Israel and Gaza: birds of a bloody feather


Israel and Gaza: birds of a bloody feather

There is nothing we can do directly about the Gaza catastrophe, but we can ensure the issue remains in the spotlight, writes HANS PIENAAR.


IN German concentration camps in World War 2, the term “Muselmann" (plural “Muselmänner") was commonly used. It referred to the way some starving prisoners would fall to their knees then forward, without the strength to get back up. The origin of the word is uncertain; it was probably another of the horrific inventions of the German guards, but it could also have been the kapos: the Jewish prisoners who bossed the others around and looked down on those who had completely surrendered and wanted to live no longer.

I wrote in a previous article about the philosophy of Giorgio Agamben about the homo sacer* of Roman times — a figure not only at the lower end of the social hierarchy but entirely outside it; people you could kill at will or let live. For Agamben, the Muselmann, like the comatose patient on a heart-lung machine, was emblematic of the empty lives that modern democracies create (the Nazis were initially democratically elected).

Agamben also elaborated on the gibberish often spoken by the Muselmänner, and somewhere in the videos I have seen from Gaza there was also such a man. Admittedly (not yet) starved, but already clearly losing his mind. Many more must have emerged since Big Bibi Netanyahu, the Israeli prime minister, decreed that all means of livelihood to Gaza would be cut off and that people should leave the city. This is a textbook example of what Agamben wrote of, the creation of 2.3 million potential homines sacri. With the European Union, which immediately halted aid to Gaza, also complicit.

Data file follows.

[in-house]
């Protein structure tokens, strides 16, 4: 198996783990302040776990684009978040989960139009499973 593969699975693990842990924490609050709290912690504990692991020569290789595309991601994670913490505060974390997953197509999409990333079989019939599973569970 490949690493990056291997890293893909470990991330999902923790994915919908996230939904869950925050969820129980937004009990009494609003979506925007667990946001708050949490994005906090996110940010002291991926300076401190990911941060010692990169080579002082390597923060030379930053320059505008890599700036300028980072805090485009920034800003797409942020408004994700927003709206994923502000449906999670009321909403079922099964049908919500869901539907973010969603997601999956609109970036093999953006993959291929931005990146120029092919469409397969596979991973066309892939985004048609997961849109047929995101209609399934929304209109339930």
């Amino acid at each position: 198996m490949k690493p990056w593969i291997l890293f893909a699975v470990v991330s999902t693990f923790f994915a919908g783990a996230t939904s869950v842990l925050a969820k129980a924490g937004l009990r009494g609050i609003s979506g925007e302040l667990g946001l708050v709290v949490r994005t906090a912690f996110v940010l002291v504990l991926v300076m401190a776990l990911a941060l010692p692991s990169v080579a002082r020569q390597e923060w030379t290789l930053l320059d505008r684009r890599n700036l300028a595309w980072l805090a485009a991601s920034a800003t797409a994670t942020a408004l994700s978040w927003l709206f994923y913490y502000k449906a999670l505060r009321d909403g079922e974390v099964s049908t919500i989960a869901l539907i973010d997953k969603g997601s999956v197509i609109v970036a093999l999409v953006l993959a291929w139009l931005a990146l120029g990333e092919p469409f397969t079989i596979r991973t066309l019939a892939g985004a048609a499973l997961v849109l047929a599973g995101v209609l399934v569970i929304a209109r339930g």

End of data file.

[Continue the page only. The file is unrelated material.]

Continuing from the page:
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No-man’s land

We know such no-man's landers from our own history as well. There were the fugitive slaves who were rejected by those from the interior and often summarily killed; the “deelpagters" who after the Native Land Act of 1913 suddenly found themselves  as “the black man… a pariah in the land of his birth", in Sol Plaatje's words, and the millions of Section 10 workers of the homelands, to name just a few types. Etienne Leroux created the character Gert Garies in Magersfontein, o Magersfontein! who drives back and forth across the Free State border as he tries to get a grave for his child from the authorities.

The further questions now are: who created these homines sacri in Gaza, and what is being achieved with them?

Many Israelis point the finger for the Hamas attack on October 7 at Big Bibi. Was it not he who withdrew Israel's military forces from Gaza in 2005, after which a takeover by Hamas was inevitable? He reckoned he would thereby sow division among the Palestinians between the much more moderate Palestine Liberation Front of the West Bank and the fanatical Hamas.

It was also another act from the Agamben textbook: how democratically elected leaders use states of emergency to establish sovereignty in their own person as the country's (and the military's) final decision-maker. With rockets raining down on your land and suicide bombs exploding, citizens will be more inclined to accept a forceful character as their leader.

‘A just war’